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Background: High-efficiency particulate air (HEPA) filters are currently recommended when using recirculated air to eliminate the risk of pathogen transmission such as SARS-CoV-2 from one patient care area to the next. We tested the efficacy of lower-grade air filters in eliminating airborne virus transmission. Methods: We conducted an experiment in 2 adjacent exam rooms in an unoccupied hospital emergency unit. The HVAC system contained a 15,000-cubic-feet-per-minute rooftop air handler. All outside air and exhaust dampers were closed during the trial (full air recirculation). We conducted experiments in 3 tests arms with varying grades of MERV filters (AAF Flanders, Louisville, KY): (1) control without filters, (2) MERV8+14 filters, and (3) MERV8+16 filters. We repeated 20-minute virus challenge runs 3 times per test arm. Live attenuated influenza vaccine (2 mL LAIV, FluMist Quadrivalent 2020/21, AstraZeneca, Wilmington, DE), was aerosolized into the HVAC system via a commercial nebulizer. Air was sampled using 3 six-stage Andersen air samplers placed in the center of the adjacent room. Environmental particle counts were collected using a particle counter (PEC-PCO-1, PCE Americas). Results: Concentrations of viral RNA were determined by qPCR, and viral concentrations (vg/mL) in each stage of each arm were compared directly. Pairwise comparisons of the virus and particle burdens across each stage of each test arm were made using a general linear model. LAIV was detected in the control arm at a virus burden of 2,277 vg/mL, indicating a >6.5 log reduction of the virus released in the HVAC system (8.8×109 total vg). In the second arm, the MERV8+MERV14 filters demonstrated in a 13-fold decrease in viral burden compared to the control arm (mean virus burden: 169 vg/mL, p Our study demonstrates that viral containing particles can be transported via a hospital HVAC system from one patient room to the next. Considering the decrease in detectable virus within the HVAC system, the combination of MERV8+MERV16 filters reduced the virus burden reaching an adjacent room to levels well below the human infectious dosages for influenza and other highly infective viruses. Conclusions: Our findings indicate that MERV8+MERV16 filters provide protection against virus transmission through HVAC systems and are a cost-conscious alternative to HEPA filters.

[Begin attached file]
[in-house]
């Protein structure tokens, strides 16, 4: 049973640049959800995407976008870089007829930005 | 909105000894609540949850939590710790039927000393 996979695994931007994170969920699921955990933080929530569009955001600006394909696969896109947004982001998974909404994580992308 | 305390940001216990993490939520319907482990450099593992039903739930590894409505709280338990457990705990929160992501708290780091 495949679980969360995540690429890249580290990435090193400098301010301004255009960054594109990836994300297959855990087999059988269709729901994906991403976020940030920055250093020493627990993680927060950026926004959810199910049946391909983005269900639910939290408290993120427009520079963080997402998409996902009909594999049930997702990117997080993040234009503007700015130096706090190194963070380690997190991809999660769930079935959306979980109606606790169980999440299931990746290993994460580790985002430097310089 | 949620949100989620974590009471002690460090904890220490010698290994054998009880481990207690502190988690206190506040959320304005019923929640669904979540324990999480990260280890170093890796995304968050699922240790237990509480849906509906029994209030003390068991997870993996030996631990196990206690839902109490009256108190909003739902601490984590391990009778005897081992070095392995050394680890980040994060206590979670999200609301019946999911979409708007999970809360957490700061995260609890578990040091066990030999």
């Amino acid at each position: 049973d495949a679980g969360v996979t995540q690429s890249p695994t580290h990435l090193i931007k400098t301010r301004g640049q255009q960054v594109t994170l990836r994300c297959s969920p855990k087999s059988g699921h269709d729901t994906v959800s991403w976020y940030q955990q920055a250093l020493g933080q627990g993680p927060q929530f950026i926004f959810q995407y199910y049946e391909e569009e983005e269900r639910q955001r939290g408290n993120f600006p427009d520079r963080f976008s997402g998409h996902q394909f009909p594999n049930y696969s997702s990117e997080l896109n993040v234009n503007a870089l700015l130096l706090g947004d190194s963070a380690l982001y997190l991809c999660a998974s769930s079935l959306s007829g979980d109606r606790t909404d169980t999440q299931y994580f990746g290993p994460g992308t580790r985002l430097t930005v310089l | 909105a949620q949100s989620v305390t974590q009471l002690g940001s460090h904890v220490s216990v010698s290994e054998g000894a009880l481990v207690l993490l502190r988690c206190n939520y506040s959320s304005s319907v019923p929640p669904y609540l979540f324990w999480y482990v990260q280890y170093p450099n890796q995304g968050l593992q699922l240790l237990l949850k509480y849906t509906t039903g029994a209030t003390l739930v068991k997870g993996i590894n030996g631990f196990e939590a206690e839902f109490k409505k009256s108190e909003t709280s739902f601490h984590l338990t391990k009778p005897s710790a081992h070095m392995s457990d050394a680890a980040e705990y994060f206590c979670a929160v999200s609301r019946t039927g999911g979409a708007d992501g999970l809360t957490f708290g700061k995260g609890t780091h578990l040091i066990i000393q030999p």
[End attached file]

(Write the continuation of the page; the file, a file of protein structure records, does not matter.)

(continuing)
OBJECTIVES/GOALS: Osteoarthritis (OA) is a cartilage destroying disease. We are investigating abaloparatide (ABL) activation of parathyroid hormone receptor type 1 (PTH1R), which is expressed by articular chondrocytes in OA. We propose ABL treatment is chondroprotective in murine PTOA via stimulation of matrix production and inhibition of chondrocyte maturation. METHODS/STUDY POPULATION: 16-week-old C57BL/6 male mice received destabilization of the medial meniscus (DMM) surgery to induce knee PTOA. Beginning 2 weeks post-DMM, 40 Î¼g/kg of ABL (or saline) was administered daily via subcutaneous injection and tissues were harvested after 6 weeks of daily injections and 8 weeks after DMM surgery. Harvested joint tissues were used for histological and molecular assessment of OA using three 5 Î¼m thick sagittal sections from each joint, 50 Î¼m apart, cut from the medial compartment of injured knees. Safranin O/Fast Green tissue staining and immunohistochemistry-based detection of type 10 collagen (Col10) and lubricin (Prg4) was performed using standard methods. Histomorphometric quantification of tibial cartilage area and larger hypertrophic-like cells was performed using the Osteomeasure system. RESULTS/ANTICIPATED RESULTS: Safranin O/Fast Green stained sections showed a decreased cartilage loss in DMM joints from ABL-treated versus saline-treated mice. Histomorphometric analysis of total tibial cartilage area revealed preservation of cartilage tissue on the tibial surface. Immunohistochemical analyses showed that upregulation of Col10 in DMM joints was mitigated in the cartilage of ABL-treated mice, and chondrocyte expression of Prg4 was increased in uncalcified cartilage areas in ABL-treated group. The Prg4 finding suggests a matrix anabolic effect that may counter OA cartilage loss. Quantification of chondrocytes in uncalcified and calcified tibial cartilage areas revealed a reduction in the number of larger hypertrophic-like cells in ABL treated mice, suggesting deceleration of hypertrophic differentiation. DISCUSSION/SIGNIFICANCE: Cartilage preservation/regeneration therapies would fill a critical unmet need. We demonstrate that an osteoporosis drug targeting PTH1R decelerates PTOA in mice. ABL treatment was associated with preservation of cartilage, decreased Col10, increased Prg4, and decreased number of large hypertrophic-like chondrocytes in the tibial cartilage.